An eye watering loss
Back to the future as thin seam specialists abandons longwall and plans a 2018 comeback
Wednesday 15 November 2017
Contractor Bounty Mining is likely to be a mine owner by Christmas, following their successful bid of around $40 million for the Cook Colliery and Minyango mining lease from liquidators of the now-defunct Caledon Resources.
The deal - which still has to meet some criteria to be finalised - materialises an eye-watering loss for Caledon shareholder Guangdong Rising Assets Management Company (GRAM) who paid around $400 million for Caledon in 2010.
GRAM chairman Li Jinming at the time said the takeover would be a “significant step forward in the company’s strategy of acquiring more resources investments”.
Bounty mining has historically operated in the Bowen Basin as a thin seam mining specialist using technology developed in the US. However, like so many other contractors, they lost key contracts during the downturn and had since turned their attention elsewhere.
Executive Chairman of Bounty mining Greg Cochrane is a Bowen Basin veteran, telling Shift Miner back in 2013 that this was the fourth mining cycle he had worked through.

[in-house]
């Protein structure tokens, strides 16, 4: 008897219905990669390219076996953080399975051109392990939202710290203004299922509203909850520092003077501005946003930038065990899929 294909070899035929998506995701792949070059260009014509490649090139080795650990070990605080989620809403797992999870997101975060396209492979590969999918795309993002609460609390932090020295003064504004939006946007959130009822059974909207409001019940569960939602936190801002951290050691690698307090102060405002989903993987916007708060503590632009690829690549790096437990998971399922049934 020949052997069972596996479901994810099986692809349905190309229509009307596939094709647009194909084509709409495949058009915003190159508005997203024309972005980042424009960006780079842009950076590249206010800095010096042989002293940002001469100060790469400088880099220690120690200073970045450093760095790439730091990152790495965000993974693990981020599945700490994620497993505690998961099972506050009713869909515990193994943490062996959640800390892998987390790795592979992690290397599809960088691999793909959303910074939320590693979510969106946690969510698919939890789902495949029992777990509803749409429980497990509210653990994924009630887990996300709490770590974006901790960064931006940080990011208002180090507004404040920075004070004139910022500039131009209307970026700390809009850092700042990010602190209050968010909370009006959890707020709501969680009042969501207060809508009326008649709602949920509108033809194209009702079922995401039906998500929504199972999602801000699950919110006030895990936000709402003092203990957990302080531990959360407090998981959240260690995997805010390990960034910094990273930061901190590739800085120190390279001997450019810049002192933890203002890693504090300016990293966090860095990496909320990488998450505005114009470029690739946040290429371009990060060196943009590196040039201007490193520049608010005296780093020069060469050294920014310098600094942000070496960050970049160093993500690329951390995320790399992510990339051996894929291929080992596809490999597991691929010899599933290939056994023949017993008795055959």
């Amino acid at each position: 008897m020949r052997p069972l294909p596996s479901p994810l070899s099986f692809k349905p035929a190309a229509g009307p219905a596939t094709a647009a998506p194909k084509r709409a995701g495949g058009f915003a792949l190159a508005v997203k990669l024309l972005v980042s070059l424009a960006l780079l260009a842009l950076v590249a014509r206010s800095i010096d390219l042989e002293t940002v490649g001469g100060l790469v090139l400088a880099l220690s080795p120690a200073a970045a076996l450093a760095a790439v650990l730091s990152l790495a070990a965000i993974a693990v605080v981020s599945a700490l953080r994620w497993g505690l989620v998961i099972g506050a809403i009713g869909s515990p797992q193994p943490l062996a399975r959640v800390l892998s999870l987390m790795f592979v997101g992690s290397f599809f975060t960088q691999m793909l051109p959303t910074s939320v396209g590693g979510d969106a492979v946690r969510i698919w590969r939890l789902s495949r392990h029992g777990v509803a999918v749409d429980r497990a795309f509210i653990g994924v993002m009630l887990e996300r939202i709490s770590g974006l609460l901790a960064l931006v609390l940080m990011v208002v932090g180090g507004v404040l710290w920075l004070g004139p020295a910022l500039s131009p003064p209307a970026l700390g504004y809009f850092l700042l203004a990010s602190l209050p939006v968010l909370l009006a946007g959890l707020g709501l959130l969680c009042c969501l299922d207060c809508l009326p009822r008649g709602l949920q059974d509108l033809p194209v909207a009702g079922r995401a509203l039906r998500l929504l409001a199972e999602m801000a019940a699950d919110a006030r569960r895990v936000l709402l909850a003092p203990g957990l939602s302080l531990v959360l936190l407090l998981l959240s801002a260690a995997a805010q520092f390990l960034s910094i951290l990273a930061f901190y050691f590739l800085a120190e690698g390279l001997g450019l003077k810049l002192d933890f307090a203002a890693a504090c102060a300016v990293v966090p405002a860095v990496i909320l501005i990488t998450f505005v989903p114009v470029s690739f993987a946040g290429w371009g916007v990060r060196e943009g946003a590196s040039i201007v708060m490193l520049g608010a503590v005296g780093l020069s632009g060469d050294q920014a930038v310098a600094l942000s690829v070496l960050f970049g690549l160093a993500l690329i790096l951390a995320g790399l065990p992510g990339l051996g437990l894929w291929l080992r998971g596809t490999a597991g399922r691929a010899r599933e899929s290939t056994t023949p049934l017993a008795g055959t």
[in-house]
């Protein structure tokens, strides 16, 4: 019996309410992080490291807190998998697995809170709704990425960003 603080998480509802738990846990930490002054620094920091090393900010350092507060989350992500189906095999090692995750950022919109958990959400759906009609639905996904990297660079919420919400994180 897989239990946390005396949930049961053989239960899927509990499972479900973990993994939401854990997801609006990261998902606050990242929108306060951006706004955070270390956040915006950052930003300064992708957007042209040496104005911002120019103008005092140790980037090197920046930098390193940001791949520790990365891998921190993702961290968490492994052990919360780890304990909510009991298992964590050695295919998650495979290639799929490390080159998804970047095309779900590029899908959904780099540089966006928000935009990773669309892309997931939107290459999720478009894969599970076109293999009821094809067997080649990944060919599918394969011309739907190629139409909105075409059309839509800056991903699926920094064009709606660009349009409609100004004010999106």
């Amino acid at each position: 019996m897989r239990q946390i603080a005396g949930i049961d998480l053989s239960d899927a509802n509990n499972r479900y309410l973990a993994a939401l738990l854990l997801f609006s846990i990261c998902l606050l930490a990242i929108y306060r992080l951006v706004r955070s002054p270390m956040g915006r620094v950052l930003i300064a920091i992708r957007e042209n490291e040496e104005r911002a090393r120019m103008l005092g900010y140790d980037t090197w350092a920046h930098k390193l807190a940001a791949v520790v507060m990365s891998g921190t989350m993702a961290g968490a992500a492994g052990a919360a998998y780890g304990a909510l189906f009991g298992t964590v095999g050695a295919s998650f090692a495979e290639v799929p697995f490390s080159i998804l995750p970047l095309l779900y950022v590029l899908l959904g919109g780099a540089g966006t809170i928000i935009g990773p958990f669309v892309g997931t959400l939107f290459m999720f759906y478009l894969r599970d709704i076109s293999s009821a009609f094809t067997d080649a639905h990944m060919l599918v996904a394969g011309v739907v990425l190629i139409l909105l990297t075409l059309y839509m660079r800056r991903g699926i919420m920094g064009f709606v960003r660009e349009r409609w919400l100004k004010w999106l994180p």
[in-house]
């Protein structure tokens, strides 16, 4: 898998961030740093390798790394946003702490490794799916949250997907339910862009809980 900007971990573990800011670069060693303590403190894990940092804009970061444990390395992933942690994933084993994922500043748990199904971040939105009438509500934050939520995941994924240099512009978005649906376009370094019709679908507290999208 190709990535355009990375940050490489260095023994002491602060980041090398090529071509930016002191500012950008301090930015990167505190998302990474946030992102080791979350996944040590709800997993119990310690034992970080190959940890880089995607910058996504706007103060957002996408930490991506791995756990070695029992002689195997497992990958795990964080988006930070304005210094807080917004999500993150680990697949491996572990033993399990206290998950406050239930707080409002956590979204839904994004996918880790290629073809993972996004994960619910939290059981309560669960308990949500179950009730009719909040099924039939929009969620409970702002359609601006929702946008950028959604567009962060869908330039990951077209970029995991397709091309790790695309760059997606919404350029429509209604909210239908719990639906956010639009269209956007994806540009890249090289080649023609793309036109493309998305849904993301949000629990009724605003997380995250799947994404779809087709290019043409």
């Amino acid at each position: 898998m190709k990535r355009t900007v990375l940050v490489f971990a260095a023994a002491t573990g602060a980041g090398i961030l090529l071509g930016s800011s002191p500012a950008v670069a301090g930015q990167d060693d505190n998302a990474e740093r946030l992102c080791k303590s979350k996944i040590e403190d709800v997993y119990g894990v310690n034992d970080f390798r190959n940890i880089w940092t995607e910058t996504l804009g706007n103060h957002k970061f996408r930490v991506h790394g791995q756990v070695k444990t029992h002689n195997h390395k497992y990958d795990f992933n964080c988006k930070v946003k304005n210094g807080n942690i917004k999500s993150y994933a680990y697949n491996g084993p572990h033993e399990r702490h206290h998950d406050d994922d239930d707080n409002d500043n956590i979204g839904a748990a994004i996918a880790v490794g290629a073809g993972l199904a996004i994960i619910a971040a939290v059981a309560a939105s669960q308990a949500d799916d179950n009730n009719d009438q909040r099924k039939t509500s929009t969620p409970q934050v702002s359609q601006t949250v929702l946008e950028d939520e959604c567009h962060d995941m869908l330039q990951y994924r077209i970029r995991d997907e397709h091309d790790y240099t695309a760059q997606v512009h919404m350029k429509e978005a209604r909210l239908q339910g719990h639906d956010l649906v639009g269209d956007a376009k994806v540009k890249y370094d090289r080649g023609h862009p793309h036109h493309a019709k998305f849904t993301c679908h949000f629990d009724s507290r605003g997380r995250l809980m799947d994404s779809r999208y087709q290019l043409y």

Using that experience, he says they now plan to reconfigure the Cook Colliery and develop the Minyango coal project.
“Bounty will bring the Cook Colliery back into production as a more flexible and efficient bord and pillar style mining operation (previously longwall),” he said.
“ Coal production is expected to commence in the first quarter of 2018, and Bounty aims to progressively increase production to a total 1.8 million tonnes of product over 12 months.
“These transactions will provide Bounty with revenue from the Cook Colliery and a mid-term development project in Minyango, for which a mining lease has already been granted.”
While the Minyango underground coal project is still a long way from being operational, it does have potential, with previous mine plans allowing for up to 7 million tonnes of coal exports a year.
However, as former CEO of Caledon Coal Brett Garland told Shift Miner in 2013 when they hatched their plans for a longwall operation, Cook Colliery has beaten many people before.
“The longwall back in the 80s wasn’t real successful, and every man and his dog has had a go at it, and everybody has lost money.
“And we thought, in for a penny, in for a pound, we had better start looking at what we could do.”